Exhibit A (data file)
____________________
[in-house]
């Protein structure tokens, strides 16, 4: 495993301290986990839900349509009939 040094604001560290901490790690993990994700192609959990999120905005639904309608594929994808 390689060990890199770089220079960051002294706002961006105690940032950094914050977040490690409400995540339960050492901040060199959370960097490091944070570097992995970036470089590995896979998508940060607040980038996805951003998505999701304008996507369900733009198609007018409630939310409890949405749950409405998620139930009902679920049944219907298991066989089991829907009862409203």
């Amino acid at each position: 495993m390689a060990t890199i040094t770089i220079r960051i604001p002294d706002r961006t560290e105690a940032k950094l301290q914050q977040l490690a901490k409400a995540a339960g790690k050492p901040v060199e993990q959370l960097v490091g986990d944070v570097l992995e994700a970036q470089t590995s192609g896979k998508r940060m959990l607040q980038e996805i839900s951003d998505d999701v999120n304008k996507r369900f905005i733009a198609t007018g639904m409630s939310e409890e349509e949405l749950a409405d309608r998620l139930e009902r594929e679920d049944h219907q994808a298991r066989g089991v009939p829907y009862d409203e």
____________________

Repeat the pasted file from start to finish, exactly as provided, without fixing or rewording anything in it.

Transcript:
[in-house]
């Protein structure tokens, strides 16, 4: 495993301290986990839900349509009939 040094604001560290901490790690993990994700192609959990999120905005639904309608594929994808 390689060990890199770089220079960051002294706002961006105690940032950094914050977040490690409400995540339960050492901040060199959370960097490091944070570097992995970036470089590995896979998508940060607040980038996805951003998505999701304008996507369900733009198609007018409630939310409890949405749950409405998620139930009902679920049944219907298991066989089991829907009862409203």
């Amino acid at each position: 495993m390689a060990t890199i040094t770089i220079r960051i604001p002294d706002r961006t560290e105690a940032k950094l301290q914050q977040l490690a901490k409400a995540a339960g790690k050492p901040v060199e993990q959370l960097v490091g986990d944070v570097l992995e994700a970036q470089t590995s192609g896979k998508r940060m959990l607040q980038e996805i839900s951003d998505d999701v999120n304008k996507r369900f905005i733009a198609t007018g639904m409630s939310e409890e349509e949405l749950a409405d309608r998620l139930e009902r594929e679920d049944h219907q994808a298991r066989g089991v009939p829907y009862d409203e």